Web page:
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Schiff explicates the numerous barriers errors in medical practice buy 2 mg artane with mastercard back pain treatment upper, especially in medical diagnosis order artane 2 mg without prescription pain relief treatment. Graber identifies stakeholders convincingly demonstrate that we physicians lack strong interested in medical diagnosis and provides recommenda- direct and timely feedback about our decisions buy 2mg artane otc pain medication for dogs after neuter. The ex- other words order generic artane pain treatment center west hartford ct, the average day does not confront us with our ception is the case already recognized to be miserably com- errors. Its purpose was to increase the likelihood that decision making as it relates to diagnostic error and over- the correct diagnosis appeared on the list of differential confidence, which is expanded upon by their colleagues. Pat Croskerry and Geoff Norman ingly apt (and offered free of charge by Missouri Regional review 2 modes of clinical reasoning in an effort to better Medical Program), the system produced many astonishing understand the processes underlying overconfidence. Wears highlight gaps in garding “tough” cases, but no rush to employment or major knowledge about the nature of diagnostic problems, empha- changes in mortality rates. Clearly, many experts are con- these present efforts to study diagnostic decision making cerned about these processes. In closing, I applaud espe- professional or lay reader who thinks it is easy to bring cially the suggestions to systematize the incorporation of the medical decision making closer to the ideal. Schiff in lems likely will not get better until the average day does the fourth commentary, “Learning and feedback are insep- confront us with our errors. This analytic review concerns the exceptions: the times when these cognitive processes fail and the final diagnosis is missed or wrong. We argue that physicians in general underappreciate the likelihood that their diagnoses are wrong and that this tendency to overconfidence is related to both intrinsic and systemically reinforced factors. We present a comprehensive review of the available literature and current thinking related to these issues. The review covers the incidence and impact of diagnostic error, data on physician overconfidence as a contributing cause of errors, strategies to improve the accuracy of diagnostic decision making, and recommendations for future research. In that survey, 35% 1 —Fran Lowry experienced a medical mistake in the past 5 years involving 2 themselves, their family, or friends; half of the mistakes were Mongerson describes in poignant detail the impact of a described as diagnostic errors. Interestingly, 55% of respondents listed veys of patients have shown that patients and their physi- misdiagnosis as the greatest concern when seeing a physician cians perceive that medical errors in general, and diagnostic in the outpatient setting, while 23% listed it as the error of most errors in particular, are common and of concern. Concerns about medical errors stance, Blendon and colleagues surveyed patients and phy- also were reported by 38% of patients who had recently visited sicians on the extent to which they or a member of their an emergency department; of these, the most common worry family had experienced medical errors, defined as mistakes 5 was misdiagnosis (22%). For this reason, we have Statement of author disclosures: Please see the Author Disclosures reviewed the scientific literature on the incidence and im- section at the end of this article. Department of Health Services Administration, School of Health Profes- In the latter portion of this article we review the literature on sions, University of Alabama at Birmingham, 1675 University Boulevard, Room 544, Birmingham, Alabama 35294-3361. In 1 such generally lowest for the 2 perceptual specialties, radiology study, the pathology department at the Johns Hopkins Hos- and pathology, which rely heavily on visual interpretation. A similar study at ology and anatomic pathology probably range from 2% to Hershey Medical Center in Pennsylvania identified a 5. The typically low error rates in these specialties should not be expected in those practices in tissues from the female reproductive tract and 10% in and institutions that allow x-rays to be read by frontline cancer patients. Certain tissues are notoriously difficult; for clinicians who are not trained radiologists. For example, in example, discordance rates range from 20% to 25% for 21,22 a study of x-rays interpreted by emergency department lymphomas and sarcomas. A study of admissions to dance rate in practice seems to be 5% in most British hospitals reported that 6% of the admitting diag- 25,26 cases. The emergency department requires Mammography has attracted the most attention in re- complex decision making in settings of above-average un- gard to diagnostic error in radiology. The rate of diagnostic error in this arena variability from one radiologist to another in the ability to 14,15 ranges from 0. A recent study of breast cancer found that the nostic error in clinical medicine was approximately 15%. In diagnosis was inappropriately delayed in 9%, and a third this section, we review data from a wide variety of sources 29 of these reflected misreading of the mammogram. Several studies have ex- frequently recommending biopsies for what turn out to be amined changes in diagnosis after a second opinion. Given the differences regarding insurance 17 coverage and the medical malpractice systems between and associates, using telemedicine consultations with spe- cialists in a variety of fields, found a 5% change in diagno- the United States and the United Kingdom, it is not sis. There is a wealth of information in the perceptual surprising that women in the United States are twice as specialties using second opinions to judge the rate of diag- likely as women in the United Kingdom to have a neg- 30 nostic error. It is important to emphasize that only a fraction of the 18,27,31–46 studies that have measured the rate of diagnos- discordance in these studies was found to cause harm. An unsettling consistency emerges: the frequency of diagnostic error is disappoint- Dermatology. For exam- tions and disorders where rapid and accurate diagnosis is ple, in a study of 5,136 biopsies, a major change in diag- essential, such as myocardial infarction, pulmonary em- nosis was encountered in 11% on second review. Of6 at ien t w ho died o fp ulm o n ar y em b o li m , he diagn o s i w as n o t us ect ed clin ically in L eder le et al( up ur ed ao r ic an eur ys m eview o fallcas es at a in gle m edicalcen t er o ver a yr er io d. Of2 cas es in vo lvin g ab do m in alan eur ys m s vo n o do li ch et al diagn o s i o fr up ur ed an eur ys m w as in iially m i ed in in at ien t es en t in g w ih ches ain , ( diagn o s i o fdi ect in g an eur ys m o ft he p o xim alao r a w as m i ed in o fcas es E dlo w Sub ar achn o id hem o r hage Up dat ed eview o fp ub li hed udies o n ub ar achn o id hem o r hage: ar e m i diagn o s ed o n in iialevaluat io n B ur o n et al( an cer det ect io n ut o p y s udy at a in gle ho s ial o ft he 2 m align an t n eo p las m s fo un d at aut o p y, w er e eiher m i diagn o s ed o r un diagn o s ed, an d in o ft he cas es he caus e o fdeat h w as judged o b e r elat ed o he can cer B eam et al( eas can cer accr edied cen t er agr eed o eview m am m o gr am s o f7 w o m en , o fw ho m had b r eas can cer he can cer w o uld have b een m i ed in M cG in n i et al( elan o m a Seco n d eview o f5 b io p y s am p les diagn o s i chan ged in fo m b en ign o m align an t fo m m align an t o b en ign , an d had a chan ge in um o r gr ade) Per li i o lar di o r der The in iialdiagn o s i w as w r o n g in o fp at ien t w ih b i o lar di o r der an d delays in es ab li hin g he co r ect diagn o s i w er e co m m o n G affet al( en dicii et o s ect ive s udy at ho s ial o fp at ien t w ih ab do m in alp ain an d o p er at io n s fo r ap en dicii Of1 p at ien t w ho had ur ger y, her e w as n o ap en dicii in o f9 at ien t w ih a fin aldiagn o s i o f ap en dicii he diagn o s i w as m i ed o r w r o n g in R aab et al( an cer at ho lo gy The feq uen cy o fer o r in diagn o s in g can cer w as m eas ur ed at ho s ial o ver a yr er io d. The autopsy has been described as “the What Percentage of Adverse Events is 47 most powerful tool in the history of medicine” and the Attributable to Diagnostic Errors and What “gold standard” for detecting diagnostic errors. Richard Percentage of Diagnostic Errors Leads to Cabot correlated case records with autopsy findings in Adverse Events? In the Harvard Medical Practice Study of tween clinical and autopsy diagnoses were found in a 30,195 hospital records, diagnostic errors accounted for more recent study of geriatric patients in the Nether- 58,59 50 17% of adverse events. On average, 10% of autopsies revealed that the study of 15,000 records from Colorado and Utah reported clinical diagnosis was wrong, and 25% revealed a new that diagnostic errors contributed to 6. Using the same methodology, the Canadian a fraction of these discrepancies reflected incidental find- Adverse Events Study found that 10. The Qual- crepancies that potentially could have changed the out- ity in Australian Health Care Study identified 2,351 ad- come were found in approximately 10% of all verse events related to hospitalization, of which 20% 32,51 autopsies. A large study in New Zealand examined 6,579 cause the diagnostic error rate is almost certainly lower inpatient medical records from admissions in 1998 and among patients with the condition who are still alive, found that diagnostic errors accounted for 8% of adverse 63 error rates measured solely from autopsy data may be events; 11. That is, clinicians are attempting to make the diagnosis among living patients before death, so the more Error Databases. Although of limited use in quantifying relevant statistic in this setting is the sensitivity of clin- the absolute incidence of diagnostic errors, voluntary error- ical diagnosis. For example, whereas autopsy studies reporting systems provide insight into the relative incidence suggest that fatal pulmonary embolism is misdiagnosed of diagnostic errors compared with medication errors, treat- approximately 55% of the time (see Table 1), the misdi- ment errors, and other major categories. Out of 805 volun- agnosis rate for all cases of pulmonary embolism is only tary reports of medical errors from 324 Australian physi- 32 cians, there were 275 diagnostic errors (34%) submitted 4%. Shojania and associates argue that a large discrep- 64 ancy also exists regarding the misdiagnosis rate for myo- over a 20-month period. Compared with medication and treatment errors, diagnostic errors were judged to have cardial infarction: although autopsy data suggest roughly caused the most harm, but were the least preventable. A 20% of these events are missed, data from the clinical smaller study reported a 14% relative incidence of diagnos- setting (patients presenting with chest pain or other rel- tic errors from Australian physicians and 12% from physi- evant symptoms) indicate that only 2% to 4% are missed. Mandatory error-reporting sys- tems that rely on self-reporting typically yield fewer error reports than are found using other methodologies. One method of test- ample, only 9 diagnostic errors were reported out of almost ing diagnostic accuracy is to control for variations in case 1 million ambulatory visits over a 5.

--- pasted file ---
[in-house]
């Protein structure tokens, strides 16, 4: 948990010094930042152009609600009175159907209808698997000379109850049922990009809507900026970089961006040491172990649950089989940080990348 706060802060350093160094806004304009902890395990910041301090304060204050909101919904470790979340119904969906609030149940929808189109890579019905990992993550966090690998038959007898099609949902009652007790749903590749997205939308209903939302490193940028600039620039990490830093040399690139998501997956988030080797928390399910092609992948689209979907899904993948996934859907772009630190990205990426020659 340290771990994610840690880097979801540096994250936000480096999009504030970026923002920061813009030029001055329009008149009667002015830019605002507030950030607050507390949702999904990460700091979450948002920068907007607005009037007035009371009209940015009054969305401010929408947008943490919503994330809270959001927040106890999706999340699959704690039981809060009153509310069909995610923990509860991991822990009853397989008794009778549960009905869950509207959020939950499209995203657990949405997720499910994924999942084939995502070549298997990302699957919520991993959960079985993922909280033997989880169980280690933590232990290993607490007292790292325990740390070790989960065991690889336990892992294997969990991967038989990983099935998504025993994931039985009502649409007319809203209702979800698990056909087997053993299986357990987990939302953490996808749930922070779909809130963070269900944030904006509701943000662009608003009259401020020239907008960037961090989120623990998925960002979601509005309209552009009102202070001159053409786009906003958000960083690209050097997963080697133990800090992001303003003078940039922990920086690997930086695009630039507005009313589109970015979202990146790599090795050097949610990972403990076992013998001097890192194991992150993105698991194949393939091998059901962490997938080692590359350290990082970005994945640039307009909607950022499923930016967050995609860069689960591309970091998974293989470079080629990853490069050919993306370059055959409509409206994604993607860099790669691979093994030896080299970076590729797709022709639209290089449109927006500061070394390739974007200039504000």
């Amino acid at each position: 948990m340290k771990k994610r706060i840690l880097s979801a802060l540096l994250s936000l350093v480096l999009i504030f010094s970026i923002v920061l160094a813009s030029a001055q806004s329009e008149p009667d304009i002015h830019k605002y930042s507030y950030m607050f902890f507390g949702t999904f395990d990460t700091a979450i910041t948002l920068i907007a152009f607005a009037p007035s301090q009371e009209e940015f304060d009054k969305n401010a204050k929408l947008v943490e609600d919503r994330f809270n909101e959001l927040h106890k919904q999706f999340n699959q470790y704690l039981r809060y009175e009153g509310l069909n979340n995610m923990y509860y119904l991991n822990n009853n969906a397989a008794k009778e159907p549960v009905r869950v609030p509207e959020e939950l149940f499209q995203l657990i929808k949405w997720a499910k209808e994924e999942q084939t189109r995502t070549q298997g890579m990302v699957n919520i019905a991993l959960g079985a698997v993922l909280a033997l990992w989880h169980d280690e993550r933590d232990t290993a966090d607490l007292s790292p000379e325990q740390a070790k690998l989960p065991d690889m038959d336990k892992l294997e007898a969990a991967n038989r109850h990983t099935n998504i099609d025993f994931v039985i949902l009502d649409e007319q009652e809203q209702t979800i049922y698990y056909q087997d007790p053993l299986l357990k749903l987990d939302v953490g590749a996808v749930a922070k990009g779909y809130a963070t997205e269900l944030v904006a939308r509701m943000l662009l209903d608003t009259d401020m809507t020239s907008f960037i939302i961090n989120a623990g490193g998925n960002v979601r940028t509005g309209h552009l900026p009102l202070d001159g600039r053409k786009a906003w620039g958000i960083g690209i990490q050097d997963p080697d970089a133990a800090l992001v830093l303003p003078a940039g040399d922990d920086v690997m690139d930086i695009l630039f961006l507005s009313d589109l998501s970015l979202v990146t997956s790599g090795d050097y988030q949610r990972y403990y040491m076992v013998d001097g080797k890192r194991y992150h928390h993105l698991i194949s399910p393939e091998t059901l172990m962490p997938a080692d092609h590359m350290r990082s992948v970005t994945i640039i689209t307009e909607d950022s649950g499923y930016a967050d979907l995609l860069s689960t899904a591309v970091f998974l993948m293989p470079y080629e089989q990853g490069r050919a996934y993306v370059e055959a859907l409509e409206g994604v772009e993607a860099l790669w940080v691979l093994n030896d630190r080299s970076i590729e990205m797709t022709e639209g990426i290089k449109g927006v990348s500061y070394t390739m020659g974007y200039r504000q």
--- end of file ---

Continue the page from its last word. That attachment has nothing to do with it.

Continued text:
Tobacco and alcohol are generally the most commonly used drugs amongst South African youth purchase artane 2 mg visa pain management for shingles pain. Although polysubstance abuse is common in South Africa discount artane 2mg otc brunswick pain treatment center brunswick ga, cannabis is the most commonly used illicit substance amongst youth (Peltzer 2003) generic artane 2mg mastercard pain treatment for cancer. A study by Reddy et al in 2010 reported that 12% of South African learners had ever used at least one illegal drug such as heroin discount 2 mg artane unifour pain treatment center denver nc, mandrax and cocaine. Given the medical and social harm caused by these drugs, it is important to understand the extent of their use amongst sub populations and explore the effective ways to combat them. Statistics reported by the United Nations World Drug Report of 2014 indicates that 7. Substance abuse imposes social, health and economic costs on individuals, families, society and economy at large. At the individual level, substance abuse has been linked to depression, violent behaviour and various forms of crime, including many accidental and premeditated injuries. Society loses the productivity and energies of people affected by substance abuse. At the macro level, prevention and treatment costs associated with drug abuse are phenomenal. In South Africa, evidence on the extent, impact of substance abuse as well as its prevention is fragmented and more often not located within a comprehensive theoretical framework that could make it easier to formulate strategies and programmes for combating the drug abuse challenge. Although much research has been done on the subject, little attempt has been done to put all this evidence in a coherent narrative that will put to the fore the extent, and impact of the problem and inform future interventions and the designing of programmes. The objective of this paper is to provide a coherent report on the extent and impact as well as substance abuse intervention programmes within South Africa’s youth population group. The report is wholly based on a comprehensive review of literature on substance abuse in South Africa. The literature search revealed some major gaps in the availability of credible and reliable information on drug abuse. Attempting to define the problem from a young women’s perspective was even more challenging as there is very little primary research conducted in this field. Notwithstanding 4 this, the paper found some valuable papers which have been used to synthesise this document. The United Nations Office on Drugs and Crime has some presence in South Africa through the United Nations Office on Drugs and Crime Southern Africa office. Its drug related mandate includes strengthening the legislative and judicial capacity to ratify and implement international conventions and instruments on drug control, organized crime, corruption, terrorism and money-laundering; reducing drug trafficking; and enhancing the capacity of government institutions and civil society organizations to prevent drug use and the spread of related infections. The main piece of national legislation addressing substance use is the 2008 Prevention of, and Treatment for Substance Abuse Act. The Act provides, among other things, a comprehensive response to combating substance abuse, and offers mechanisms for addressing substance abuse. Section 1 of the Act provides a framework for responding to substance abuse, while Section 2 provides strategies for reducing harm. The Act has been the basis of South Africa’s many programs and strategies for combating substance abuse. The Prevention of, and Treatment for Substance Abuse Act is supported by the Drug Master Plan 2013-17, which sets out the strategies and measures to be used to combat substance abuse. Interventions proposed in the Plan are based on the supply and demand framework, i. Other pieces of legislation relevant (see Table 1) in combating substance abuse include the Liquor Act of 2003, the Tobacco Products Control Amendment Act of 1999, the Road Traffic Amendment Act of 1998, and the Prevention of Organised Crime Act of 1998. In the provinces and municipalities, various pieces of regulations and bylaws exist to combat substance abuse. Table 1 Relevant policies and legislation for substance use Relevant policies and Focus/objectives legislation The National Drug Master Plan Outlines programmes and policies of the government to address substance use problems in South Africa. The National Liquor Act, 2003 The primary focus is on regulation of the liquor industry. The Act seeks to facilitate the alcohol abuse and promote the development of a responsible and sustainable liquor industry; and provides for public participation in liquor licensing issues. Provincial Liquor Bills/Acts Provision of liquor licenses for retail sale of alcohol; establishment of Liquor Boards to; establishment of liquor officers and inspectors; and to provide for appointment of municipalities as agents of the Liquor Board and liquor licensing authorities. Education Laws amendment Act, Provides for random search, seizure, and drug testing at schools. Drugs and Drug Trafficking Act, Prohibition of use of drugs and possession, dealing/supply, manufacture, search and seizure 1992) Minimum Norms and Standards for Specifies acceptable quality of care for people, including children, receiving in-patient and outpatient treatment; 6 In-Patient and Out-Patient regulation of treatment centres to ensure services are delivered in accordance with human rights culture and legal Treatment Centres (National and constitutional frameworks; include special provisions for protection of children. It is an advisory body established in terms of the Prevention of and Treatment for Substance Abuse Act (Act No. Development Communication Conducts mass media campaigns, and social mobilisation and advocacy activities. Soul Buddyz is a special project for children focusing on issues related to substance abuse including relationships, sexuality, bullying, abuse, corporal punishment, disability, road safety and other accidents, like burns and drowning. For every 100 people, 15 have a drug problem and for every 100 Rands in circulation, 25 Rands are linked to the substance abuse problem (Christian Addiction Support, 2016). Jointly, the three drugs accounted for over 86% of all cases treated for drug abuse in 2012. Among persons treated for addiction, 38% were treated for cannabis dependency, followed by methamphetamines at 23%, heroin at 19% and cocaine at almost 6%. A similar trend was noted in a study of five trauma units in Cape Town, Durban and Port Elizabeth. It was found that 14% of the patients tested positive for white pipe (combination of cannabis and metaxalone), 33% for cannabis; and 15% for metaxalone. Although the youthful population of South Africa, which numbers 13 million (15-24 age 8 cohort), creates a window of opportunity, the creativity, innovation, talents and energies of this population will remain fully unharnessed due to substance abuse. Figure 3 maps the trends in substance abuse from the Youth Risk Behaviour Surveys (2002, 2008 and 2011. Although showing a somewhat declining trend, over the counter and prescription are the most abused substances among both males and females outside of dagga. Among males, heroines shows an increase while mandrax, cocaine and tik are on a decline. For females, there seems to be a decline in the incidence of life time substance use outside of dagga. Figure 5 shows a stable, but high cannabis use among youth, with substantial gender disparities. About 50% of the learners had taken alcohol, 30% had smoked cigarettes, 13% had cannabis in their life time, and 7. Substance abuse among learners has gendered dimensions as well, with male learners outdoing their female counterparts in every type of substance abused. In South Africa, cannabis (Dagga) is the third most abused substance by youth after alcohol and tobacco (Morojele et al 2013). Figure 6 to 8 takes a closer look at cannabis use from a survey of Grade 8-10 Western Cape learners (ibid). The picture painted by Figure 9 shows the following, among others,  The prevalence of drug abuse is highest among male learners than female ones  Female learners are more likely to abuse mandrax, methamphetamine and cocaine 13 Figure 9.